Verse 23

Verse 23. Unto the half of my kingdom. — A noble price for a dance! This extravagance in favour of female dancers has the fullest scope in the east, even to the present day. M. Anquetil du Perron, in the preliminary discourse to his Zend Avesta, p. 344 and 345, gives a particular account of the dancers at Surat. This account cannot be transcribed in a comment on the Gospel of God, however illustrative it might be of the conduct of Herodias and her daughter Salome: it is too abominable for a place here. He observes, that the rich vie with each other in the presents they make to the dancing girls of money and jewels; and that persons of opulence have even ruined themselves by the presents they made to those victims of debauch. He mentions a remarkable case, which may throw light on this passage: "That the dancer Laal-koner gained such a complete ascendancy over the Mogul Emperor Maaz-eddin, that he made her joint governess of the empire with himself."

Verse 26

Verse 26. For their sakes which sat with him — Probably these persons joined in with the request, and were glad of this opportunity to get this light of Israel extinguished; he being a public reprover of all their vices.

Verse 30

Verse 30. The apostles gathered themselves together — For they went different ways before, by two and two, Mark 6:7; and now they return and meet Christ at Capernaum.

Verse 31

Verse 31. Rest a whileRest is necessary for those who labour; and a zealous preacher of the Gospel will as often stand in need of it as a galley slave.

Verse 33

Verse 33. The people — Or, οχλοι, the multitudes. This is wanting in many MSS., but it seems necessary to make the sense clear. There is scarcely a verse in the whole New Testament that has suffered so much from transcribers as this verse. Amidst the abundance of various readings, one can scarcely tell what its original state was. The various readings may be seen in Griesbach.

Verse 34

Verse 34. Much people, &c.] See this miracle explained on Matthew 14:14, &c.

Verse 40

Verse 40. By hundreds, and by fifties. — "That is," says Mr. Wesley, "fifty in a rank, and a hundred in file. So, a hundred multiplied by fifty, made just five thousand." But if they sat fifty deep, how could the disciples conveniently serve them with the bread and fish?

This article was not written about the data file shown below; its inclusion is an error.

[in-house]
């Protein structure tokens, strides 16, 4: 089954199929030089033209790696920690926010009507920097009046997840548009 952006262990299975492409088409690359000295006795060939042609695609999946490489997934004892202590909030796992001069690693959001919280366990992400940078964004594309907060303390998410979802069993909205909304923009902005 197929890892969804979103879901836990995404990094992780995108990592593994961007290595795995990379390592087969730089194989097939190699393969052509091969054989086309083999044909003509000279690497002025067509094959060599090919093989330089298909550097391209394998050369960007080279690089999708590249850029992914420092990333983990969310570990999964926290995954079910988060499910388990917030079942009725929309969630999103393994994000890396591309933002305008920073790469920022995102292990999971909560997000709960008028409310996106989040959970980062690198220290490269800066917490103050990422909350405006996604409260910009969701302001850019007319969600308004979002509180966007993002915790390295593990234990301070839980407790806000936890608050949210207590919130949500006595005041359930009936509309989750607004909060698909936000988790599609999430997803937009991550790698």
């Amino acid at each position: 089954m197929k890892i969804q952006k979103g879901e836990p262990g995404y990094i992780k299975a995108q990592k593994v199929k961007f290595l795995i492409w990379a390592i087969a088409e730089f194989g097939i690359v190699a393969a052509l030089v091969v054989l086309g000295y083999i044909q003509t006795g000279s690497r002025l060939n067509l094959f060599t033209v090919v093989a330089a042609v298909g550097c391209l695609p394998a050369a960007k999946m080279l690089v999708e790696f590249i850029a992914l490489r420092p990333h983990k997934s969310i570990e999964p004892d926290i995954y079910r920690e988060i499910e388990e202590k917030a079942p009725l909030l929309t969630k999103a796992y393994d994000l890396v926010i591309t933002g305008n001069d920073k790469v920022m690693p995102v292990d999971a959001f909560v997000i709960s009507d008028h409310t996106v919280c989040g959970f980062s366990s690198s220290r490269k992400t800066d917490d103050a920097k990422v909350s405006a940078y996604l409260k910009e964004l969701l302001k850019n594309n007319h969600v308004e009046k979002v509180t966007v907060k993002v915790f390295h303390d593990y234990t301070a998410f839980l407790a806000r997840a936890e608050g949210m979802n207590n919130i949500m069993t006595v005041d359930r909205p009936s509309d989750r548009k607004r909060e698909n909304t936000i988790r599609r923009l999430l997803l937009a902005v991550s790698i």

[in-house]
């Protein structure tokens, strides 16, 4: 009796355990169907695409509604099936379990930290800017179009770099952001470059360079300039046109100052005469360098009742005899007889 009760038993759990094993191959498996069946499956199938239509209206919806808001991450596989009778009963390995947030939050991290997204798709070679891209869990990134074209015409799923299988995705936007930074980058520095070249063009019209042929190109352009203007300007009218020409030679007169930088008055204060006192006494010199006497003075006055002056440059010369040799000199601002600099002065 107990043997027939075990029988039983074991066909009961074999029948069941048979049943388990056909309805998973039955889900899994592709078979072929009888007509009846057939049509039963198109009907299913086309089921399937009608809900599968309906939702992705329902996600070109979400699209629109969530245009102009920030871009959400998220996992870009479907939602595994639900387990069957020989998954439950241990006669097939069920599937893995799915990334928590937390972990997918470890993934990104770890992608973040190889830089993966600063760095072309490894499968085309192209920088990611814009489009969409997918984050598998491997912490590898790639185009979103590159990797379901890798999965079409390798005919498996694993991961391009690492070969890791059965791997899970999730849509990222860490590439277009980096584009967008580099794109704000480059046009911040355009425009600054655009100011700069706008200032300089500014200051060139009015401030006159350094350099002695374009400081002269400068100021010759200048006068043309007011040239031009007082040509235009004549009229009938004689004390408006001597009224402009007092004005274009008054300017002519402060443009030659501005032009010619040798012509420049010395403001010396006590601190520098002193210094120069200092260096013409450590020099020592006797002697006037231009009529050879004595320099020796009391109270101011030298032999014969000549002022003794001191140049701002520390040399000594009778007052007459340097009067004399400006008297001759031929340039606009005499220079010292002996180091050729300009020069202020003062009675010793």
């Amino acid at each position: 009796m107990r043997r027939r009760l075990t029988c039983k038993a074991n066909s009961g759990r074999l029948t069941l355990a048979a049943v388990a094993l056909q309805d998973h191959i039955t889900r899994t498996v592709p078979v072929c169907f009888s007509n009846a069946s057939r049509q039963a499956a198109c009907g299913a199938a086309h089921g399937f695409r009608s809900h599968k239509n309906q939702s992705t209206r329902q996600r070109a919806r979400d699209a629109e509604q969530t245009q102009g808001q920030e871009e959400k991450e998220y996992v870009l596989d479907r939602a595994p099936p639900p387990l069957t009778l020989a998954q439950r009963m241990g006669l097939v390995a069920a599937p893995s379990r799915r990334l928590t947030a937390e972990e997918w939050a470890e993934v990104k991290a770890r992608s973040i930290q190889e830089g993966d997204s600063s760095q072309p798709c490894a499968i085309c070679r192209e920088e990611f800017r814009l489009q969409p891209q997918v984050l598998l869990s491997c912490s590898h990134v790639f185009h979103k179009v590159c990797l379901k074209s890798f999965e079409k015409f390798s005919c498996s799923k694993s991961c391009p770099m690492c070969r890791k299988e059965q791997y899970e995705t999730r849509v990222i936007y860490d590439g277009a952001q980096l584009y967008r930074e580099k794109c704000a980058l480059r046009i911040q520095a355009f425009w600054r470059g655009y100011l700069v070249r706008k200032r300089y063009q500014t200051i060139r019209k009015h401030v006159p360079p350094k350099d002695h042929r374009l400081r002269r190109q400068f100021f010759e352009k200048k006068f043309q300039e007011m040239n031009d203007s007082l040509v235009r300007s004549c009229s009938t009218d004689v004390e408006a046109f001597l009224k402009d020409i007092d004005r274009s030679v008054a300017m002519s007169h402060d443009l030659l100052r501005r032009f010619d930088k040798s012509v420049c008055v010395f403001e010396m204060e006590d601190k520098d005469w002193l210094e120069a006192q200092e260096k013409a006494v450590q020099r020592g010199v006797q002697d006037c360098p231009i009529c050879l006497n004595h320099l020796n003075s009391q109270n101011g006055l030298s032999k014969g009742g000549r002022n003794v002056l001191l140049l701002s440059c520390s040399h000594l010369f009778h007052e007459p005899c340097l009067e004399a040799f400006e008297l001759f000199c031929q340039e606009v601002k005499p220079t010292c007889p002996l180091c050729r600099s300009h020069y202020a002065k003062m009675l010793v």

Verse 41

Verse 41. And blessed — I think the word God should be inserted here, as in Matthew 14:19. See the note there. The food we receive from God is already blessed, and does not stand in need of being blessed by man; but God, who gives it, deserves our warmest thanksgivings, as frequently as we are called to partake of his bounty.

Verse 43

Verse 43. Twelve baskets — These were either the baskets used by the disciples, see Matthew 14:20, or baskets belonging to some of the multitude, who might have brought some with them to carry provisions, or other things necessary for the sick, whom they brought to Christ to be healed.

Verse 44

Verse 44. Were about five thousand — ωσει, about, is omitted by a great majority of the best MSS. and by the principal versions. It is wanting in several editions: Bengel, Wetstein, and Griesbach, leave it out of the text. It is omitted by some in the parallel place, Matthew 14:21, but it stands without any variation in Luke 9:14, and John 6:10. This miracle is mentioned by all the four evangelists. It is one of the most astonishing that Christ has wrought. It is a miracle which could not be counterfeited, and a full proof of the divinity of Christ.

Verse 45

Verse 45. To the other side before unto Bethsaida — John says, John 6:17, to Capernaum. It is probable our Lord ordered them to steer to one or other of these two places, which were about four miles distant, and on the same side of the sea of Galilee.

Verse 47

Verse 47. The ship was in the midst of the sea — See all the parts of this wonderful transaction considered, on Matthew 14:22-33.

Verse 49

Verse 49. They supposed it had been a spirit — That is, by whom the storm had been raised.

Verse 52

Verse Mark 6:52. Their heart was hardened. — See this explained Matthew 14:33.

Verse 53

Verse Mark 6:53. The land of Gennesaret — This country lay on the coast of the sea of Galilee: it is described by Josephus as being exceedingly pleasant and fertile. It had its name of Gennesaret from גן, gen, a garden, and סר sar, a prince, either because the king had a garden there, or because of its great fertility.

Verse 54

Verse Mark 6:54. They knew him — επιγνοντες, They recollected him; for he had before preached and wrought miracles in different places of the same country.

Verse 56

Verse Mark 6:56. Villages — Probably small towns near cities.

Country — Villages at a distance from cities and large public towns. See the notes on Matthew 14:34-36.

Christ went about doing good - he confined his ministry and miracles to no place - wherever he went, they stood in need of his help; and whenever they required his assistance, they had it granted immediately. Our Lord's conduct, in these respects, is a perfect pattern for every preacher of his Gospel.

Bibliographical Information
Clarke, Adam. "Commentary on Mark 6". "The Adam Clarke Commentary". 1832.